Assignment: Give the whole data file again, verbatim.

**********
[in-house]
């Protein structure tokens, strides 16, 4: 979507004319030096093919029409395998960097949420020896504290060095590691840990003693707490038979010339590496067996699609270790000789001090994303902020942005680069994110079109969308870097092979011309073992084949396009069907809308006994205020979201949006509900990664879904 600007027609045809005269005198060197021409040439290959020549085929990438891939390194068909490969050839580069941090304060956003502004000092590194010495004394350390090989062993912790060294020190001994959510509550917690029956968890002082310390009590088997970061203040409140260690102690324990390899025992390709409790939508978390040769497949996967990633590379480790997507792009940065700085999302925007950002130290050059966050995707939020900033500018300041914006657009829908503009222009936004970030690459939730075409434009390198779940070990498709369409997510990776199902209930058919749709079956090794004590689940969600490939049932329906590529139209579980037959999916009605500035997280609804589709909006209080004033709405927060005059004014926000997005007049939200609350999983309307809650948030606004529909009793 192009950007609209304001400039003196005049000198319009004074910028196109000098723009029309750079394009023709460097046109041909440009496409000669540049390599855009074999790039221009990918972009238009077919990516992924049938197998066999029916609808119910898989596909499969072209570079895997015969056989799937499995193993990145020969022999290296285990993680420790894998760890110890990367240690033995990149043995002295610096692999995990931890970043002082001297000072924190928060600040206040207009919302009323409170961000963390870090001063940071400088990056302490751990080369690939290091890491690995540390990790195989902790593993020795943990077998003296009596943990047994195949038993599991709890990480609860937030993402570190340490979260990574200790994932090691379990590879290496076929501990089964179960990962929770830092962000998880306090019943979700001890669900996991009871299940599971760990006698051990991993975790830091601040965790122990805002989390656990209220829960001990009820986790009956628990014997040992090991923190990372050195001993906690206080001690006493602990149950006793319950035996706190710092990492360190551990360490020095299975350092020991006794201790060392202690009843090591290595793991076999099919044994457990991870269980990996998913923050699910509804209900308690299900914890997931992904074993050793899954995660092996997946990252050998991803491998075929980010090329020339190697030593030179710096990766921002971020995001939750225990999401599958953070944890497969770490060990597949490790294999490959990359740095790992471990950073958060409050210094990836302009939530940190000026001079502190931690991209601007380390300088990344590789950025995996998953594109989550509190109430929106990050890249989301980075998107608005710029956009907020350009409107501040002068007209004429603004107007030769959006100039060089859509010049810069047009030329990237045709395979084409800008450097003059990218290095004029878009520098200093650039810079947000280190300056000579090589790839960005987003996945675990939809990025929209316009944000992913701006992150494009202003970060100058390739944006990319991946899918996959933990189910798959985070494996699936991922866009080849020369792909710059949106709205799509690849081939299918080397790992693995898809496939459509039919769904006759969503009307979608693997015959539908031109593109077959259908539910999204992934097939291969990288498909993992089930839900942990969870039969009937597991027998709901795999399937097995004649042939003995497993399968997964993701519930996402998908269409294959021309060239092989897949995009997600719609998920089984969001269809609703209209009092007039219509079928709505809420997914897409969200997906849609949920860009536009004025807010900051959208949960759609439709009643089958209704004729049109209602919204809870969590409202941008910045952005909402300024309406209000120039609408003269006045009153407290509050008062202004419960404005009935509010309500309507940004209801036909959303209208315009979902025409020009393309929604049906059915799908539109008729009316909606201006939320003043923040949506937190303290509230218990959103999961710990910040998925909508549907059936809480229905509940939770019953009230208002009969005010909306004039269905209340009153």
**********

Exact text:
[in-house]
């Protein structure tokens, strides 16, 4: 979507004319030096093919029409395998960097949420020896504290060095590691840990003693707490038979010339590496067996699609270790000789001090994303902020942005680069994110079109969308870097092979011309073992084949396009069907809308006994205020979201949006509900990664879904 600007027609045809005269005198060197021409040439290959020549085929990438891939390194068909490969050839580069941090304060956003502004000092590194010495004394350390090989062993912790060294020190001994959510509550917690029956968890002082310390009590088997970061203040409140260690102690324990390899025992390709409790939508978390040769497949996967990633590379480790997507792009940065700085999302925007950002130290050059966050995707939020900033500018300041914006657009829908503009222009936004970030690459939730075409434009390198779940070990498709369409997510990776199902209930058919749709079956090794004590689940969600490939049932329906590529139209579980037959999916009605500035997280609804589709909006209080004033709405927060005059004014926000997005007049939200609350999983309307809650948030606004529909009793 192009950007609209304001400039003196005049000198319009004074910028196109000098723009029309750079394009023709460097046109041909440009496409000669540049390599855009074999790039221009990918972009238009077919990516992924049938197998066999029916609808119910898989596909499969072209570079895997015969056989799937499995193993990145020969022999290296285990993680420790894998760890110890990367240690033995990149043995002295610096692999995990931890970043002082001297000072924190928060600040206040207009919302009323409170961000963390870090001063940071400088990056302490751990080369690939290091890491690995540390990790195989902790593993020795943990077998003296009596943990047994195949038993599991709890990480609860937030993402570190340490979260990574200790994932090691379990590879290496076929501990089964179960990962929770830092962000998880306090019943979700001890669900996991009871299940599971760990006698051990991993975790830091601040965790122990805002989390656990209220829960001990009820986790009956628990014997040992090991923190990372050195001993906690206080001690006493602990149950006793319950035996706190710092990492360190551990360490020095299975350092020991006794201790060392202690009843090591290595793991076999099919044994457990991870269980990996998913923050699910509804209900308690299900914890997931992904074993050793899954995660092996997946990252050998991803491998075929980010090329020339190697030593030179710096990766921002971020995001939750225990999401599958953070944890497969770490060990597949490790294999490959990359740095790992471990950073958060409050210094990836302009939530940190000026001079502190931690991209601007380390300088990344590789950025995996998953594109989550509190109430929106990050890249989301980075998107608005710029956009907020350009409107501040002068007209004429603004107007030769959006100039060089859509010049810069047009030329990237045709395979084409800008450097003059990218290095004029878009520098200093650039810079947000280190300056000579090589790839960005987003996945675990939809990025929209316009944000992913701006992150494009202003970060100058390739944006990319991946899918996959933990189910798959985070494996699936991922866009080849020369792909710059949106709205799509690849081939299918080397790992693995898809496939459509039919769904006759969503009307979608693997015959539908031109593109077959259908539910999204992934097939291969990288498909993992089930839900942990969870039969009937597991027998709901795999399937097995004649042939003995497993399968997964993701519930996402998908269409294959021309060239092989897949995009997600719609998920089984969001269809609703209209009092007039219509079928709505809420997914897409969200997906849609949920860009536009004025807010900051959208949960759609439709009643089958209704004729049109209602919204809870969590409202941008910045952005909402300024309406209000120039609408003269006045009153407290509050008062202004419960404005009935509010309500309507940004209801036909959303209208315009979902025409020009393309929604049906059915799908539109008729009316909606201006939320003043923040949506937190303290509230218990959103999961710990910040998925909508549907059936809480229905509940939770019953009230208002009969005010909306004039269905209340009153």